Is There Such a Thing as Geographic Authenticity?

Last class period concluded with a short discussion of the ability to “buy into” the commercial market of country or hillbilly music. Based on Harry Jackson’s album “the Cowboy” and others like it, commercial country music claimed (and still claims) geographic authenticity even though relatively little exists. This album, produced by Smithsonian Folkways, didn’t care that Harry Jackson grew up in Chicago and later adopted the cowboy lifestyle. But his music was recorded to make money, so it’s a fair guess that only so much geographic authenticity was needed.


But what about the traditions that are recorded outside of the commercial market? I would think that geographic authenticity is important to someone like Alan Lomax. In 1961, the folk song collector was asked to speak at an ethnomusicology conference in Detroit. Over the course of two hours, Lomax and his wife Antoinette Marchand detailed their experiences as successful ethnomusicologists, and inserted field recordings and stories from their travels. Of the Georgia Sea Island Singers’ member Bessie Jones, Lomax says:

The reason that this material about Bessie’s sexual attitudes is so crucial, she is almost a pure informant from the middle of the 19th century back, as her repe[r]toire is composed of only the oldest classic songs, and all of her attitudes about singing are the nearest thing to the African pattern that we have found in America, the shape of the songs, shape of the music, how she treats all musical situations.1

It is important to note that the Georgia Sea Island Singers were of particular interest to ethnomusicologists like Lomax. The Georgia Sea Islands held slaves and plantations during the 19th-century just like other parts of the south. Due to the relative lack of contact with outside European cultures, the dialects, songs, and other art forms originating from in the Islands are considered by historians the purest form of West African-sourced material in America.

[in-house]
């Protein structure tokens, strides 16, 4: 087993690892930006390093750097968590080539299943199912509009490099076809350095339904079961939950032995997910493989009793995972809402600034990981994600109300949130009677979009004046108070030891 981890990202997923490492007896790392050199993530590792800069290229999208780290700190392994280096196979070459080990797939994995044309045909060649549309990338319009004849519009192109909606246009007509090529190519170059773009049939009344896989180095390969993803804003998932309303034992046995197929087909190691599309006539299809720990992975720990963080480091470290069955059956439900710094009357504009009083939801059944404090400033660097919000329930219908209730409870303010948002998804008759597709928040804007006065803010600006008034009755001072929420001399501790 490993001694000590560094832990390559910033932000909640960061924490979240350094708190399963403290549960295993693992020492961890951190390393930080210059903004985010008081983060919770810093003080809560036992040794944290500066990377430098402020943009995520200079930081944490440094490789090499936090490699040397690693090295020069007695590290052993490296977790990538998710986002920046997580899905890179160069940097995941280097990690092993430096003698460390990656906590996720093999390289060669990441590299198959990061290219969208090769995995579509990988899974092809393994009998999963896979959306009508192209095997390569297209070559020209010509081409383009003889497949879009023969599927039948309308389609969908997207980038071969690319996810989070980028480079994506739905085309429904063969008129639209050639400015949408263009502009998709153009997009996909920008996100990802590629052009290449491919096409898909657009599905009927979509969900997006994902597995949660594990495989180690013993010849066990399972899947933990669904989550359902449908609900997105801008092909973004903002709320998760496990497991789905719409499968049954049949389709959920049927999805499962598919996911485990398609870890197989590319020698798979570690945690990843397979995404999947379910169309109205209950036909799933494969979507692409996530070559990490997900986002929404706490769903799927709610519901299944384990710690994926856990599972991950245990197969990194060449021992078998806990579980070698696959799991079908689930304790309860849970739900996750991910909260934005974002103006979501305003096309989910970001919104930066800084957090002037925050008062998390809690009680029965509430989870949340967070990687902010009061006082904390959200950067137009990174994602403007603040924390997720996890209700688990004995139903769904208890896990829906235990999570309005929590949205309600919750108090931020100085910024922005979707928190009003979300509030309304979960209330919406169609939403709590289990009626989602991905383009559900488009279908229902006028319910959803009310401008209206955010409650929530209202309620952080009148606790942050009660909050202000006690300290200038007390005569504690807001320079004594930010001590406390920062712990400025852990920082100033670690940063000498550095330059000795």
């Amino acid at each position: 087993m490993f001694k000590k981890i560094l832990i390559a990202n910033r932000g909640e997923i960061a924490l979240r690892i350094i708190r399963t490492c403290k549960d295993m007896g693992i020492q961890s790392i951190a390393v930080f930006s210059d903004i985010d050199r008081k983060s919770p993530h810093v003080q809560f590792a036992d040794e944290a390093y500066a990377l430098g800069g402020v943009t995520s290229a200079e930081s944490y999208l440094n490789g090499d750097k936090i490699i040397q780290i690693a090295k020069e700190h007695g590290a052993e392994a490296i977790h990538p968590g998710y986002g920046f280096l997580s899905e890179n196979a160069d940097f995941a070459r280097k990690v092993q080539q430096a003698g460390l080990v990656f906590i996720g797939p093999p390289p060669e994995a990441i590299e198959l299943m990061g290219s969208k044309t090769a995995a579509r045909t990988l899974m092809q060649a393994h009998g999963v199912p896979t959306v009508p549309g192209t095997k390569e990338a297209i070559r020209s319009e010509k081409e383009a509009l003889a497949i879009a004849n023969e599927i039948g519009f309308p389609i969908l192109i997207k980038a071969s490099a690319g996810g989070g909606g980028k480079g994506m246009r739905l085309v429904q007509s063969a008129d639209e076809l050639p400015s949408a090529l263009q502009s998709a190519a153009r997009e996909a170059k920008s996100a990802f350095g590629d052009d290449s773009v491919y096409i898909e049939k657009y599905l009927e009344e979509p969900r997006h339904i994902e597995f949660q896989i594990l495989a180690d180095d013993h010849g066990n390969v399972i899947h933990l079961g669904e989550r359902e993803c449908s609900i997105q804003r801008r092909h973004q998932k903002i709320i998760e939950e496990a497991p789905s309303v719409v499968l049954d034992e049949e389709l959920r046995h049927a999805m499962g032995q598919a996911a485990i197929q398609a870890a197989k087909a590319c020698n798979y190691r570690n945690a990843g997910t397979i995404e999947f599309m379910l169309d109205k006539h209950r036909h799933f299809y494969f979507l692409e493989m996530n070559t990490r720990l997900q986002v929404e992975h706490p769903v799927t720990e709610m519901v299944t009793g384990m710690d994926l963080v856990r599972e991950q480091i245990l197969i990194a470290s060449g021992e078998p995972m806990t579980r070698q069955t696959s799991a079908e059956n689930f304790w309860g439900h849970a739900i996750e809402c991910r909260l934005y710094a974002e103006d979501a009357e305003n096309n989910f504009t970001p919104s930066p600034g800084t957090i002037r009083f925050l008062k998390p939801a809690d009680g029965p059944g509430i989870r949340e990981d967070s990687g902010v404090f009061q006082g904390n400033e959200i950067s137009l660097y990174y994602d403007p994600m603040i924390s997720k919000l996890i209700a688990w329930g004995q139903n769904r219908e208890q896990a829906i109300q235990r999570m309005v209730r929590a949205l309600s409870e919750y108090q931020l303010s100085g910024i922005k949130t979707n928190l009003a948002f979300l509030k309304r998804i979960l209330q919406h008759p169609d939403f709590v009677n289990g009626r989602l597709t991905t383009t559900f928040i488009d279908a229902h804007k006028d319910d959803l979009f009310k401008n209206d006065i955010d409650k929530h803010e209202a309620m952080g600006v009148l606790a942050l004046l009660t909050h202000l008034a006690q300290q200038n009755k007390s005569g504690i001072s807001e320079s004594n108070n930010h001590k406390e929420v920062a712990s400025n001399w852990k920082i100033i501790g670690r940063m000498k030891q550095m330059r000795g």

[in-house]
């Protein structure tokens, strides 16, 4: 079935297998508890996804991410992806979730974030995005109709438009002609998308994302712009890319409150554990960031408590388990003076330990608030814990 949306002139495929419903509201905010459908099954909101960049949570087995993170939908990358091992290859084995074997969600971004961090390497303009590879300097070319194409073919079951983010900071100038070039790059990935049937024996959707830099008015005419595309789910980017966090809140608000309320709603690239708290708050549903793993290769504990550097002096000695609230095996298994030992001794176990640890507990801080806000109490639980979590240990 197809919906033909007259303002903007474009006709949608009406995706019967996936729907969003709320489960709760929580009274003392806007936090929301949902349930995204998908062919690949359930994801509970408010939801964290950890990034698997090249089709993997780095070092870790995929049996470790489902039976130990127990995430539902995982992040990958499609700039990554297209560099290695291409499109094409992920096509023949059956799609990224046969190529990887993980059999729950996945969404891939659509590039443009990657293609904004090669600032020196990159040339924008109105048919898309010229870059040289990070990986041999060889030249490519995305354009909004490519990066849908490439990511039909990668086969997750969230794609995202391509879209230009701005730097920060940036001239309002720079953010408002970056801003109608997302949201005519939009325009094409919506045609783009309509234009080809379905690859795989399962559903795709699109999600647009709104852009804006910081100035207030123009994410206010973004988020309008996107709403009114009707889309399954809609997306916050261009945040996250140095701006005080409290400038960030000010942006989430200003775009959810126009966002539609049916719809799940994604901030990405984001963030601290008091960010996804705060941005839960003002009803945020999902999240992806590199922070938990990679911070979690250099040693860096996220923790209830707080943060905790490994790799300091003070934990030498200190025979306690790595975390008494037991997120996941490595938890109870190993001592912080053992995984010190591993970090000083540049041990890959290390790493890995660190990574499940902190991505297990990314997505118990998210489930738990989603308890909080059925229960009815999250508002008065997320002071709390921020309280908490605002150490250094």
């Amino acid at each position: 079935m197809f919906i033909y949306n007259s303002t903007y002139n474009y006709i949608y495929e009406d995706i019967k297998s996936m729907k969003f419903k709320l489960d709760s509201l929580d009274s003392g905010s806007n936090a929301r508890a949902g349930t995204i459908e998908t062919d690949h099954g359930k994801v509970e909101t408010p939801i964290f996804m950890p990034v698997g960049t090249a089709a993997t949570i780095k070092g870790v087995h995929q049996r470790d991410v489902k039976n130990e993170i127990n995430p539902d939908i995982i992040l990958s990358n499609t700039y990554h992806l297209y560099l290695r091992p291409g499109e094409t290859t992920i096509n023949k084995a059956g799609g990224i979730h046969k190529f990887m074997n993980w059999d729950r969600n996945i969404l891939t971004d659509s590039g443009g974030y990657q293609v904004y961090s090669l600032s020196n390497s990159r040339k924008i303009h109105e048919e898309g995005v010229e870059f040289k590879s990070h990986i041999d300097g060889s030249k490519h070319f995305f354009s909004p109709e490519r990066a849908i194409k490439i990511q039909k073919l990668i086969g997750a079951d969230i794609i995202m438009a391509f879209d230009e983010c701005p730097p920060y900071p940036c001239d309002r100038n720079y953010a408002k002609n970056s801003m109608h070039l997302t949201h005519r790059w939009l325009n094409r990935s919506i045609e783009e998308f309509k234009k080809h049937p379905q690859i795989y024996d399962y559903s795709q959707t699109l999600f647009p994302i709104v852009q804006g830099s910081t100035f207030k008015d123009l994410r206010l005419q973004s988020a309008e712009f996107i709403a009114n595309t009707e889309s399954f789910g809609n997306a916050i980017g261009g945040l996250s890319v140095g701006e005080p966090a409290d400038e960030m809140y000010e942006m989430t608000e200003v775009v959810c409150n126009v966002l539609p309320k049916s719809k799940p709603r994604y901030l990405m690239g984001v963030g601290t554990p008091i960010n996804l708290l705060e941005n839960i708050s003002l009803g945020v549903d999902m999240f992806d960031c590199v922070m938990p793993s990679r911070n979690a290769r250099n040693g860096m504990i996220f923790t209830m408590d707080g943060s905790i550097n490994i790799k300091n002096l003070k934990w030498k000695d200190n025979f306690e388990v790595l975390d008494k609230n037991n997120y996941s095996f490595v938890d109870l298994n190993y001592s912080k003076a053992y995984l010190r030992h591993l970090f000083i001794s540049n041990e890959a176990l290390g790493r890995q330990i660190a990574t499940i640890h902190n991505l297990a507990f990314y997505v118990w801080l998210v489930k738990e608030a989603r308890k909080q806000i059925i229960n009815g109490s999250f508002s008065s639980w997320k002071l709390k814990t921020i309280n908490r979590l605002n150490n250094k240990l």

By 1961, Lomax had been studying the Sea Island Singers for nearly 30 years. Therefore, it was likely he knew that Jones, the most famous folk artist from the group, decided to move to the island and join the group when she was 31 years old. This begs the question, when and to what degree can we claim geographic authenticity as a marketable attribute. With regards to Bessie Jones, Lomax said:

This brings me to the real point about oral history, I think, in relationship to informants of Bessie’s level of excellence. They can give you very quickly the main emotional psychological patterns absolutely in the most complexly-stated way, and these patterns can be used for really scientific purposes, rather than sheer historical purposes, because these are the historical patterns.2

Even though Lomax’s market was much different from Jackson’s, his research (and that of other ethnomusicologists then and now) heavily relied on the authenticity of place. The degree to which audiences like us should put full faith in this authenticity is constantly in flux.

1 Lomax, Alan. Alan Lomax Collection, Manuscripts, Lomax’s Experience As a Folklorist. 1961. Manuscript/Mixed Material. Image 57.

2 Lomax. Alan Lomax Collection. Image 59.

Works Consulted

Menius, Art. “Georgia Sea Island Singers, the.” In Grove Music Online. Oxford Music Online, July 25, 2013.

Sheehy, Daniel. “Jones, Bessie.” In Grove Music Online. Oxford Music Online, January 31, 2014.

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